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Sunday, April 30, 2017

What Do Fish Think of Humans Who Scuba Dive Into Their Homes?

(c)Engbretson Underwater Photography

I've been photographing fish underwater for twenty five years and this is a question I've thought about a lot. I know what's it's like on the lake bottom taking pictures of fish, but what's it like from the fish's point of view?  How do they process the experience?  I can’t imagine what it’s like for them, but let's try to experience the encounter from their point of view.  Let's imagine for a moment that the roles are reversed.

So imagine you’re sitting in your living room one day and then, out of nowhere, an alien creature enters your home. It doesn’t resemble anything you’ve ever seen before. It has eyes like you do, but there’s very little about its body that you can comprehend. It doesn’t resemble anything you’ve ever seen. It’s enormous in size and you’re not sure where it came from or why it’s in your home. You’re terrified. But…. you might also be a little curious. You’re torn between running for your life, and trying to understand what you’re seeing. Let’s say you choose not to run. You keep your distance and start observing this alien life form. It’s immediately obvious that this creature has severe limitations. It seems to be clumsy and awkward. It doesn’t move with any grace or fluidity. In fact, it seems to have difficulty moving around at all. It’s also slow. This is reassuring to you because you’re certain you can outrun it easily if it approaches too closely.    Then suddenly it moves up to the ceiling of your living room and seemingly disappears. Where did it go? The entire encounter is incomprehensible to you. This is how I imagine the first time encounter would be like if the roles were reversed.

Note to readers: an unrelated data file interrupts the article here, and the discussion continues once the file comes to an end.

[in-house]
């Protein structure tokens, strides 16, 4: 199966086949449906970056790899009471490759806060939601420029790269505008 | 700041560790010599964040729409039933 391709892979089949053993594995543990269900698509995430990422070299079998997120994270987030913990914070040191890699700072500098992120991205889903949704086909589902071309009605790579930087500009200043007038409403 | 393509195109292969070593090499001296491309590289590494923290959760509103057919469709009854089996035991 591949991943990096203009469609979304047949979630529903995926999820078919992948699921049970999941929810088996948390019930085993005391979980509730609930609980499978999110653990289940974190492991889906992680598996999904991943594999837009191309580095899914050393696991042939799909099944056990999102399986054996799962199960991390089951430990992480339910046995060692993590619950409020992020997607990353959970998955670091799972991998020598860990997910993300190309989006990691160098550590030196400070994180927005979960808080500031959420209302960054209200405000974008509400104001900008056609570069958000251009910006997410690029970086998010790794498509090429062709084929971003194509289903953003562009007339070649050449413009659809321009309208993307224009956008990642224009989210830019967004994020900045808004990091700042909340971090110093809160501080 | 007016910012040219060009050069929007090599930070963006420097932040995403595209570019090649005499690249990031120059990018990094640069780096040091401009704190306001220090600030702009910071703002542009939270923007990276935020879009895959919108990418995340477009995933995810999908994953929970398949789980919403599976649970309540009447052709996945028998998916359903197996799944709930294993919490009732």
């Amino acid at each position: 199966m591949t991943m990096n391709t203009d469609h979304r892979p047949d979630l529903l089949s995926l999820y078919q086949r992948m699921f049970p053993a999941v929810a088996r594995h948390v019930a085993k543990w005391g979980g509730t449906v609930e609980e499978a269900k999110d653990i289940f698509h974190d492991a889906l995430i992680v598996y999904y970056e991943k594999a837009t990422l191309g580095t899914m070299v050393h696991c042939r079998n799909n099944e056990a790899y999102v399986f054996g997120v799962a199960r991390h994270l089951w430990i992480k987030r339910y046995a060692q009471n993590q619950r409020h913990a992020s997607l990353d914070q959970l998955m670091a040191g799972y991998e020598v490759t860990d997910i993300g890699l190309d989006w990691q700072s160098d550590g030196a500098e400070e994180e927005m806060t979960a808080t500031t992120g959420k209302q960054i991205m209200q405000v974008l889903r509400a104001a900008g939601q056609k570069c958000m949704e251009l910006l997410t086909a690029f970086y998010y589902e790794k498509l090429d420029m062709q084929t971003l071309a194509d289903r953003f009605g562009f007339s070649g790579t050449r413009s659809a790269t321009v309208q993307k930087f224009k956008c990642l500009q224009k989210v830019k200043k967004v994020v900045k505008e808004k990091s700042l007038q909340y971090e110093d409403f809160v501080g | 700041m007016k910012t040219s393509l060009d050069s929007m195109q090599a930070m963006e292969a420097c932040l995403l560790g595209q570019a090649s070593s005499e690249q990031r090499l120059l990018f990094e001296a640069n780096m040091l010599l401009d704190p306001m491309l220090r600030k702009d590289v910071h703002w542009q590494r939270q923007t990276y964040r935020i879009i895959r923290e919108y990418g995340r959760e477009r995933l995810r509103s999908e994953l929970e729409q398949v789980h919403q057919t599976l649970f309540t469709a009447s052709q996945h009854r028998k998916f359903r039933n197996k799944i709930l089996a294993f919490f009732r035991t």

I can’t imagine what fish think of us.  But I’m always impressed with the fish that don’t immediately flee. I don’t know if I would have the nerve to hang around and observe this strange monster in the scenario I described. It’s extremely humbling to realize that these fish are braver and have more courage than I would in their situation.

I think after many repeated encounters, a certain level of comfort develops. While fish may never understand what we are, they know we’re not the otters they see who move with great speed and agility and should be feared. We’re probably regarded more like the way they view snapping turtles. Large, plodding creatures with no real underwater skills who aren’t a threat unless they get very close.

Over time, the fish begin to notice that as we clumsily move through the water, we create a disturbance. Unseen insects and other invertebrates that are hiding on plants or on the lake floor may be exposed or displaced and to the fish, they magically appear for them to eat. Maybe a crayfish is suddenly seen fleeing and again a food item is summoned out of nowhere. They may begin to view us as sorcerers who can conjure up food items by our mere presence. If they arrive at this conclusion, the entire dynamic between fish and us changes. We become viewed as a waiter or sorts. Instead of fearing us, we instead become something that should be paid attention to and even followed around so they’re able to snap up any treats that we may cause to appear.  For this reason, eventually, over time, I would say some of the fish are absolutely gleeful when they see us.